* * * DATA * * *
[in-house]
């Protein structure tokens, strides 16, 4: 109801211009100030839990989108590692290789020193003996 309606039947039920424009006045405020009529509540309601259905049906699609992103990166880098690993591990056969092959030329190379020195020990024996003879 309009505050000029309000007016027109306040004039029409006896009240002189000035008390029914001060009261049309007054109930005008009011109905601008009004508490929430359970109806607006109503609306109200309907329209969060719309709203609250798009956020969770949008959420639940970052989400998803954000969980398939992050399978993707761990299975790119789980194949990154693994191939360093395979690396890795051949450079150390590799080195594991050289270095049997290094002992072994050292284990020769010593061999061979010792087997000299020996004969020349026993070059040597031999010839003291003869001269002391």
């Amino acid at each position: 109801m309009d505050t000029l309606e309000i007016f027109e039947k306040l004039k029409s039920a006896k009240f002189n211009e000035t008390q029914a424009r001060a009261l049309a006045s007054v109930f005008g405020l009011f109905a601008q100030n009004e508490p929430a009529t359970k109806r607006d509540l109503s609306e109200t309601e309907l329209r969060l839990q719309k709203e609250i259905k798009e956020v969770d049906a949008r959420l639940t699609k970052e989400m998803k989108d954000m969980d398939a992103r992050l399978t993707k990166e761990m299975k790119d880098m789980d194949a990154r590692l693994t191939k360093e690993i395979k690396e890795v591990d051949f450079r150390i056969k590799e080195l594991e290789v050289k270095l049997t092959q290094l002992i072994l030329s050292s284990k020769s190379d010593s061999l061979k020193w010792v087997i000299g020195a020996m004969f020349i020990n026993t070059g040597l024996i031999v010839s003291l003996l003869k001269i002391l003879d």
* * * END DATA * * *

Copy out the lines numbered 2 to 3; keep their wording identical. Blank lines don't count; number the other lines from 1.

């Protein structure tokens, strides 16, 4: 109801211009100030839990989108590692290789020193003996 309606039947039920424009006045405020009529509540309601259905049906699609992103990166880098690993591990056969092959030329190379020195020990024996003879 309009505050000029309000007016027109306040004039029409006896009240002189000035008390029914001060009261049309007054109930005008009011109905601008009004508490929430359970109806607006109503609306109200309907329209969060719309709203609250798009956020969770949008959420639940970052989400998803954000969980398939992050399978993707761990299975790119789980194949990154693994191939360093395979690396890795051949450079150390590799080195594991050289270095049997290094002992072994050292284990020769010593061999061979010792087997000299020996004969020349026993070059040597031999010839003291003869001269002391």
């Amino acid at each position: 109801m309009d505050t000029l309606e309000i007016f027109e039947k306040l004039k029409s039920a006896k009240f002189n211009e000035t008390q029914a424009r001060a009261l049309a006045s007054v109930f005008g405020l009011f109905a601008q100030n009004e508490p929430a009529t359970k109806r607006d509540l109503s609306e109200t309601e309907l329209r969060l839990q719309k709203e609250i259905k798009e956020v969770d049906a949008r959420l639940t699609k970052e989400m998803k989108d954000m969980d398939a992103r992050l399978t993707k990166e761990m299975k790119d880098m789980d194949a990154r590692l693994t191939k360093e690993i395979k690396e890795v591990d051949f450079r150390i056969k590799e080195l594991e290789v050289k270095l049997t092959q290094l002992i072994l030329s050292s284990k020769s190379d010593s061999l061979k020193w010792v087997i000299g020195a020996m004969f020349i020990n026993t070059g040597l024996i031999v010839s003291l003996l003869k001269i002391l003879d």